What is it?
Fast-forward three years and, despite plenty of activity in the C63’s model niche (and ignoring the similarly priced but soon-to-be-discontinued Lexus GS-F and left-hand-drive-only Cadillac CTS-V), it can still make outright claim to two-out-of-three of those titles and assert shared ownership of the third. This mid-life facelifted version of the car certainly didn’t need any more grunt. For the record, neither has it got any.
What is new is to be found slightly further downstream of the 4.0-litre ‘hot vee’, where the old C63’s seven-speed torque converter automatic gearbox has been chucked out and a new nine-speed 'box (featuring a wet start-up clutch instead of a torque converter) has moved in. Further downstream still, AMG has junked the mechanical slippy diff of the lower-powered C63, fitting instead the torque-vectoring ‘eDiff’ (formerly the preserve of the ‘S’ models) to both C63 derivatives.
There’s a new multi-modal brake-based torque vectoring set-up on the car called AMG Dynamics, as well as a nine-stage traction control system which will be familiar to owners of the Mercedes-AMG GT-R. The car’s suspension and steering systems have been subject to a few gentle tweaks, too.
If you want the full-fat AMG experience in your C-Class, however, only the C63 S gives you the car in its most purposeful specification: with the dynamic engine mounts that, AMG claims, have such a big influence on handling precision; a new design of 19in wheel; GPS track telemetry; AMG Performance seats and a top speed increase from 155 to 180mph. Likewise, you only get that new traction control set-up as standard on a 'C63 S – and that’s true whether you plump for a saloon, estate, coupé or cabriolet.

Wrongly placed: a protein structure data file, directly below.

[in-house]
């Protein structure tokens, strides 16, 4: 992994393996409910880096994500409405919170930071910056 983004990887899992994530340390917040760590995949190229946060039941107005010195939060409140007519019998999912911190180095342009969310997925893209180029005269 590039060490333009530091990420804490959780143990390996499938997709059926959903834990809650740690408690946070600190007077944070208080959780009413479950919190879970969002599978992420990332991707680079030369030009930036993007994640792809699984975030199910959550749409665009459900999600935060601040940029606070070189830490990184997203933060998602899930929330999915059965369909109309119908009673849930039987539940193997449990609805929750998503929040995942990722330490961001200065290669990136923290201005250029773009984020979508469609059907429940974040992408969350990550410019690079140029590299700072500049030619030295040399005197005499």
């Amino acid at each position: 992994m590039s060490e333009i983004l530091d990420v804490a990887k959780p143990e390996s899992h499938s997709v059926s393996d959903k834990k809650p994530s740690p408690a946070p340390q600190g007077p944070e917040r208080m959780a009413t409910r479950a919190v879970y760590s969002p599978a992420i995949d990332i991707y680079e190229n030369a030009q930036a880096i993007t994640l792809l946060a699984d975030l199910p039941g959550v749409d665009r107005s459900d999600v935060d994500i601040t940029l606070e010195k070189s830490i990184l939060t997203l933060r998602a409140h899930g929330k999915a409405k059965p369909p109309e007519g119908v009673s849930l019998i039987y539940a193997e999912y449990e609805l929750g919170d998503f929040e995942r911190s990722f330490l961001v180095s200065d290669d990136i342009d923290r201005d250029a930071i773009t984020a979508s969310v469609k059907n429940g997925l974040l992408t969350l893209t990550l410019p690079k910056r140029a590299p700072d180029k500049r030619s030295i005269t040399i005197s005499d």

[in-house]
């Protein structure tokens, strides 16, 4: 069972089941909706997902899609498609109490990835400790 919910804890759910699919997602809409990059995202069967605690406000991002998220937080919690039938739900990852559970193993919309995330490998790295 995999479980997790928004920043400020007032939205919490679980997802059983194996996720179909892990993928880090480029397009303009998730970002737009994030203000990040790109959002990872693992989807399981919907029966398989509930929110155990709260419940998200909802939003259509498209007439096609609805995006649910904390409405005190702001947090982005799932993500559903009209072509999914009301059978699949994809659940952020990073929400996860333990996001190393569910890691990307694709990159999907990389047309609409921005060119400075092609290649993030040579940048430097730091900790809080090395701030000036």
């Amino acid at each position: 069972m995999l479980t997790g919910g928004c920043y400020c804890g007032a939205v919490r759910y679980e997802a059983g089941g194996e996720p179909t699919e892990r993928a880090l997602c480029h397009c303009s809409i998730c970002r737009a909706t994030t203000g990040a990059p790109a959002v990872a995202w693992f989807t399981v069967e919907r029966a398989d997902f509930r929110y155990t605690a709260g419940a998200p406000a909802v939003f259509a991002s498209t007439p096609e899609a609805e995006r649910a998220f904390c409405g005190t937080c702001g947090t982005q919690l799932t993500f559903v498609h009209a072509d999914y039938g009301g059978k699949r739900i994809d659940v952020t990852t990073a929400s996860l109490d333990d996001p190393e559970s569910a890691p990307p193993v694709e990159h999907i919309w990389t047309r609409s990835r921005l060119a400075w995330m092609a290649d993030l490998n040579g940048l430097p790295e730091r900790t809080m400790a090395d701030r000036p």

Ah yes, the body styles. None of the C63’s rivals offer so much choice on those, which seems to me another sizeable advantage for a driver’s car that, as we’ve already covered, isn’t short on selling points. Mercedes UK sells more C63 coupés than anything else and when you look over all four derivatives in the pitlane of a German circuit, it’s easy to see why that might be. The coupé’s a low-slung, swollen-arched, beautifully curvaceous car, and it’s available with an aerodynamic styling kit that takes its visual appeal even further beyond that of its siblings. It’s also got wider tracks, wider wheels, a lower body profile and firmer suspension tuning than the saloon – although, interestingly, it’s 65kg heavier than the four-door.
We drove both C63 S saloon and coupé and actually preferred the former, for reasons we’ll come to.